Drawing from her own experiences, former Miss Earth Zimbabwe, Sandiswe Bhule gives an analysis of the situation prevailing in Zimbabwe.
There is something about Desperation – it is a catalyst, a fuel, an enabler and a driving force. I have seen many people achieve greatness or endure the most horrific situations thanks to Desperation. Sometimes her presence is so obvious, other times it is masked by layers of confidence, excuses and much more.
Desperation – why we settle for less
Like most things, it is easy to identify Desperation in others than it is to see it on oneself. I remember looking at one of my neighbours and wondering why she does not leave; my conclusion was that she was desperate. Yes, I was very linear minded at 15 and all I could see was a woman desperate for money and for the chance to tick the “Mrs” box when filling in forms. I never saw beyond that.
It was like the time that I came across grown men who used to let a younger men treat them like dirt – I wrote that off as desperation. Just my one glance from the outside settled the matter in my head; they were doing all they could to keep their low-pay jobs. I shook my head in sadness and hoped they could not see my disappointment even though I was sure it was written all over my face.
When Desperation befriended me
The day came when I became desperate, and I am only seeing it now – a whole five years later! At the time I had dressed it up as anything but, I had used it as my driving force and it had served me well. I had thought that it was my servant and I was the master, but I was wrong. Desperation had taken the reigns of my life and she drove me right to where I am now.
It is actually a good six years ago that I had my first brush with Desperation, and she had introduced herself to me as an extension of me. In a way we had become one because when you are alone in a foreign land with nothing at all to your name it’s easy to become entwined with her. She is the one who reminded me that sleep and food were luxuries, she made sure that I kept working towards my hopes and dreams in the face of hardship.
No money for a kombi
Desperation was an amazing companion though; she knew when to back down and when to stay by my side. I remember her stepping up for me 5 years ago when I had come back home from Namibia and I used to diarise meetings without any transport money. Those were the days that I asked for transport from random kombis in Gweru and they gave me a lift to wherever I was going. I guess she had teamed up with faith, I must say they make an awesome team! Things got better, clients started paying and she visited me less and less, maybe she was there and I just did not pay attention.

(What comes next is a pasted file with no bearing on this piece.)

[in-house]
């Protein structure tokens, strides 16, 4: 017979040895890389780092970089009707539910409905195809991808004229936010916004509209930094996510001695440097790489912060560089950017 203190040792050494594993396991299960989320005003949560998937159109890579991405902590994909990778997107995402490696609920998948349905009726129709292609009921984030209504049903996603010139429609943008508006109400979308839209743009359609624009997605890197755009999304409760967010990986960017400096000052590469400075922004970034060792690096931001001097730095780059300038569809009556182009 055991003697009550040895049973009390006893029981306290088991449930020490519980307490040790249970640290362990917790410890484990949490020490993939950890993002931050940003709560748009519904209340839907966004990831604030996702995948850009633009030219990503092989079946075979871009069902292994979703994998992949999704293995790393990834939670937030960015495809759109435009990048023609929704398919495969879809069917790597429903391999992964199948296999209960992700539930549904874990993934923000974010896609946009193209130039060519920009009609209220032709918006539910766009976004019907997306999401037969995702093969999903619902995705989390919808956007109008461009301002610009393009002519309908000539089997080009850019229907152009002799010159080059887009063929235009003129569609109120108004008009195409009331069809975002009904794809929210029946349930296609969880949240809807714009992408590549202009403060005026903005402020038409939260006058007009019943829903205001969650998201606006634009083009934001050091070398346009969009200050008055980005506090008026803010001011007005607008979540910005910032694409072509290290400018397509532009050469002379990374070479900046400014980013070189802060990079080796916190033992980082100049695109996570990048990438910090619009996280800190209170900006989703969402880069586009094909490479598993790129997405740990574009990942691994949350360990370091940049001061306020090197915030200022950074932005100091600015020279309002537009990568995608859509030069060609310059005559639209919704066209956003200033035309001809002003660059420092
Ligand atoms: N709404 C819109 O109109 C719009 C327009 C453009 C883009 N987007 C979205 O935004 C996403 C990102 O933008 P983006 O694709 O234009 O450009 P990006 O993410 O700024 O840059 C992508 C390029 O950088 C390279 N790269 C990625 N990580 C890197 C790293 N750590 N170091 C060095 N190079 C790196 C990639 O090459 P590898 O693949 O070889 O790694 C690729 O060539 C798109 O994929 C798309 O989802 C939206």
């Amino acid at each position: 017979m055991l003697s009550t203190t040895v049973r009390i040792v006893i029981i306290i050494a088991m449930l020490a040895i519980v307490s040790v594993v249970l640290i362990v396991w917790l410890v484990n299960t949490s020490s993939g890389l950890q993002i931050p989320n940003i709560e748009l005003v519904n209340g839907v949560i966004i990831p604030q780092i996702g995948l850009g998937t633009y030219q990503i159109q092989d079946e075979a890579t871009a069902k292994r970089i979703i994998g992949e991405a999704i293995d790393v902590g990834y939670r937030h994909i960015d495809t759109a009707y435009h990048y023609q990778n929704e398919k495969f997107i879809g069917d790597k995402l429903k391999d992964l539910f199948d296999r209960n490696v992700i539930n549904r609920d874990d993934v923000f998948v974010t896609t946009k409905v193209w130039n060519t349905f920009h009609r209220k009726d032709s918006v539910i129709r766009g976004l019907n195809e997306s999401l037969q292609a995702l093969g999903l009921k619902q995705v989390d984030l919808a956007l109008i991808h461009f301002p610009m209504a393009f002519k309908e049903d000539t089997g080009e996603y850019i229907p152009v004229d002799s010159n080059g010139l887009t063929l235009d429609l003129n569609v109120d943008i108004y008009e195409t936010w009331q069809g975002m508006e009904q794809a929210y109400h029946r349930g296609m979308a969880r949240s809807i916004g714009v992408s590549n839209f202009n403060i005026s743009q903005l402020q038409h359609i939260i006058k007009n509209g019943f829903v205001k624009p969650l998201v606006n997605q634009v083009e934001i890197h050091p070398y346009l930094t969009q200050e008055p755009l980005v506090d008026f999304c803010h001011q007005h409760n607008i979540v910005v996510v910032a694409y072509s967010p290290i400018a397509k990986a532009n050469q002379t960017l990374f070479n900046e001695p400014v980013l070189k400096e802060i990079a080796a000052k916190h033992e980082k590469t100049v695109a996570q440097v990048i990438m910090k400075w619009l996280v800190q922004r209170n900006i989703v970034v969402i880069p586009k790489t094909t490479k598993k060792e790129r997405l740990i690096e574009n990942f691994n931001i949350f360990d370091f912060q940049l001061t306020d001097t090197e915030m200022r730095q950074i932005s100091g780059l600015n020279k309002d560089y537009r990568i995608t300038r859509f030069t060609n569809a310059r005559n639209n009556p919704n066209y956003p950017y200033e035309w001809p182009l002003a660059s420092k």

Going to sleep hungry
At some point three years ago I rented a room in Mkoba 5 in Gweru. The industry I was in had been flooded by service providers who gave customers a lesser quality of service for much less than I could. It seemed I had to go back to the drawing board and rearrange my options. All I could think of at the time was how grateful I was that I was single and childless. Imagine being able to only provide maputi and tea for supper, porridge for breakfast and any dollar for hobho fruit for lunch? That’s what I ate for a good 3 months and desperation spurred me forward, she probably kept me alive.
I guess even God understands Desperation in a special way, He surely must! It looks like He has been doing so since time immemorial. Even in the Bible, it appears that the more desperate payers are answered the most. Heck! My prayers I have offered up together with my side kick Desperation have a record answer time! Maybe God has a soft spot for her, sad thing is her presence cannot be faked.
Zimbabwe’s unanswered prayers
Often times I wonder if the children of Zimbabwe are not desperate enough, or if our cries are not heard. Are the ones who are not desperate right now making it seem like everything is alright? Do they provide a shield that stops God from hearing our prayers? It seems like most of us keep going to hell and back and on the way we keep seeing bits and pieces of heaven out of our reach.
Maybe our prayers are answered and the answers are diverted by those that prey and lie in wait. We have so many opportunists in Zimbabwe and I am sure they are kidnapping the answers before they get to everyone else. Either way, we are becoming more and more desperate for a chance to live a dignified life where we don’t have to bribe, pay crazy prices for mediocrity, offer our bodies for jobs and degrees and do a whole lot of other unbecoming practices.
We are desperate for a leadership that will not tear down houses that they watched us build with our hard earned money. We are getting even more desperate for affordable education and medical care.
Desperation can be an excellent friend or a frenemy, she can keep you on the straight and narrow or take you down the road to destruction. Our young men and women start “making deals” while in school and they date older women and men for money. Parents from all social circles put food on the table by bribing; from the vendor on the Harare streets to the car parts importer in the industries. When and how will this end?